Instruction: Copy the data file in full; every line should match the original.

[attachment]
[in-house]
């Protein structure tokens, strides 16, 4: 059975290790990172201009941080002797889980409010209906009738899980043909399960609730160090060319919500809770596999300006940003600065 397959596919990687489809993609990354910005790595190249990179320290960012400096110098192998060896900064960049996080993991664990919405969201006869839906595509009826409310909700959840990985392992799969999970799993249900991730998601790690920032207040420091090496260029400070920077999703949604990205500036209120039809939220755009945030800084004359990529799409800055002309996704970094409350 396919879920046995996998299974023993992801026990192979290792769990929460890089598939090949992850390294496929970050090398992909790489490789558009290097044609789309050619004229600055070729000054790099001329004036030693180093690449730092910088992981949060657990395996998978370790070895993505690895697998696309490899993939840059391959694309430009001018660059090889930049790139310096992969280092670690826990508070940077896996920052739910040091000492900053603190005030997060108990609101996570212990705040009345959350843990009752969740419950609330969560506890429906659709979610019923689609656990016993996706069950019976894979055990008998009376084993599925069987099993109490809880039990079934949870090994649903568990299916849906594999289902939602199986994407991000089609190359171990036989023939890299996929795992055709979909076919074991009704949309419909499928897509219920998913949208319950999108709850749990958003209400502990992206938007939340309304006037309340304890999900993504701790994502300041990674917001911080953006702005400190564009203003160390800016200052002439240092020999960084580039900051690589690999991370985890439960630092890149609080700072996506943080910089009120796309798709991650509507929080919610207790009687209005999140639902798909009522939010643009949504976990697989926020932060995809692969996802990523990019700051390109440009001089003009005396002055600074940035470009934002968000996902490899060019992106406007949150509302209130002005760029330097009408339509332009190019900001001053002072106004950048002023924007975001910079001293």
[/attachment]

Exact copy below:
[in-house]
């Protein structure tokens, strides 16, 4: 059975290790990172201009941080002797889980409010209906009738899980043909399960609730160090060319919500809770596999300006940003600065 397959596919990687489809993609990354910005790595190249990179320290960012400096110098192998060896900064960049996080993991664990919405969201006869839906595509009826409310909700959840990985392992799969999970799993249900991730998601790690920032207040420091090496260029400070920077999703949604990205500036209120039809939220755009945030800084004359990529799409800055002309996704970094409350 396919879920046995996998299974023993992801026990192979290792769990929460890089598939090949992850390294496929970050090398992909790489490789558009290097044609789309050619004229600055070729000054790099001329004036030693180093690449730092910088992981949060657990395996998978370790070895993505690895697998696309490899993939840059391959694309430009001018660059090889930049790139310096992969280092670690826990508070940077896996920052739910040091000492900053603190005030997060108990609101996570212990705040009345959350843990009752969740419950609330969560506890429906659709979610019923689609656990016993996706069950019976894979055990008998009376084993599925069987099993109490809880039990079934949870090994649903568990299916849906594999289902939602199986994407991000089609190359171990036989023939890299996929795992055709979909076919074991009704949309419909499928897509219920998913949208319950999108709850749990958003209400502990992206938007939340309304006037309340304890999900993504701790994502300041990674917001911080953006702005400190564009203003160390800016200052002439240092020999960084580039900051690589690999991370985890439960630092890149609080700072996506943080910089009120796309798709991650509507929080919610207790009687209005999140639902798909009522939010643009949504976990697989926020932060995809692969996802990523990019700051390109440009001089003009005396002055600074940035470009934002968000996902490899060019992106406007949150509302209130002005760029330097009408339509332009190019900001001053002072106004950048002023924007975001910079001293």